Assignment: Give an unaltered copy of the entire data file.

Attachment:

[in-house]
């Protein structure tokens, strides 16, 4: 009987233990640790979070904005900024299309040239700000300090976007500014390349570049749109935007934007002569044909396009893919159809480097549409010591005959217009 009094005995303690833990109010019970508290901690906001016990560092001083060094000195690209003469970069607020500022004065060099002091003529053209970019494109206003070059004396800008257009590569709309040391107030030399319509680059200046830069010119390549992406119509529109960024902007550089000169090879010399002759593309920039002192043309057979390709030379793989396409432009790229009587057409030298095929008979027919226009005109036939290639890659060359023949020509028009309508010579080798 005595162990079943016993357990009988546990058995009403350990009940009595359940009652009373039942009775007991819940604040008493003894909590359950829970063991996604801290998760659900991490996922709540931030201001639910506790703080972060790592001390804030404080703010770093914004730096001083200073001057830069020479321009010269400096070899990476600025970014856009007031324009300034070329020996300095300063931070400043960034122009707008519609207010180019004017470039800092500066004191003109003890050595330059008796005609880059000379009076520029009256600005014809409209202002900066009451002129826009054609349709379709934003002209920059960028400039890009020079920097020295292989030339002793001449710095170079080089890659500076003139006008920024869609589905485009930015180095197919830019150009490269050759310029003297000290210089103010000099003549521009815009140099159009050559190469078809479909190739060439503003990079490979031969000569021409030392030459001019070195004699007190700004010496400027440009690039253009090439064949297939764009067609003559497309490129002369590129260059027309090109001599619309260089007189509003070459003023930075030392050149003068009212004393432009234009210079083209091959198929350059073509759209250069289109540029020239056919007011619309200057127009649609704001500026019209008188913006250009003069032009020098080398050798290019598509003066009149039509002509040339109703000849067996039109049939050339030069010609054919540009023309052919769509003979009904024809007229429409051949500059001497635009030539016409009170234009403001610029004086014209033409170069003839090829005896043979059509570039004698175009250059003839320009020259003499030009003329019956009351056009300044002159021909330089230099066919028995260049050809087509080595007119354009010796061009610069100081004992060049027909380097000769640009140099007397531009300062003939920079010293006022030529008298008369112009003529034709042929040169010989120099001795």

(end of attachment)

[in-house]
């Protein structure tokens, strides 16, 4: 009987233990640790979070904005900024299309040239700000300090976007500014390349570049749109935007934007002569044909396009893919159809480097549409010591005959217009 009094005995303690833990109010019970508290901690906001016990560092001083060094000195690209003469970069607020500022004065060099002091003529053209970019494109206003070059004396800008257009590569709309040391107030030399319509680059200046830069010119390549992406119509529109960024902007550089000169090879010399002759593309920039002192043309057979390709030379793989396409432009790229009587057409030298095929008979027919226009005109036939290639890659060359023949020509028009309508010579080798 005595162990079943016993357990009988546990058995009403350990009940009595359940009652009373039942009775007991819940604040008493003894909590359950829970063991996604801290998760659900991490996922709540931030201001639910506790703080972060790592001390804030404080703010770093914004730096001083200073001057830069020479321009010269400096070899990476600025970014856009007031324009300034070329020996300095300063931070400043960034122009707008519609207010180019004017470039800092500066004191003109003890050595330059008796005609880059000379009076520029009256600005014809409209202002900066009451002129826009054609349709379709934003002209920059960028400039890009020079920097020295292989030339002793001449710095170079080089890659500076003139006008920024869609589905485009930015180095197919830019150009490269050759310029003297000290210089103010000099003549521009815009140099159009050559190469078809479909190739060439503003990079490979031969000569021409030392030459001019070195004699007190700004010496400027440009690039253009090439064949297939764009067609003559497309490129002369590129260059027309090109001599619309260089007189509003070459003023930075030392050149003068009212004393432009234009210079083209091959198929350059073509759209250069289109540029020239056919007011619309200057127009649609704001500026019209008188913006250009003069032009020098080398050798290019598509003066009149039509002509040339109703000849067996039109049939050339030069010609054919540009023309052919769509003979009904024809007229429409051949500059001497635009030539016409009170234009403001610029004086014209033409170069003839090829005896043979059509570039004698175009250059003839320009020259003499030009003329019956009351056009300044002159021909330089230099066919028995260049050809087509080595007119354009010796061009610069100081004992060049027909380097000769640009140099007397531009300062003939920079010293006022030529008298008369112009003529034709042929040169010989120099001795």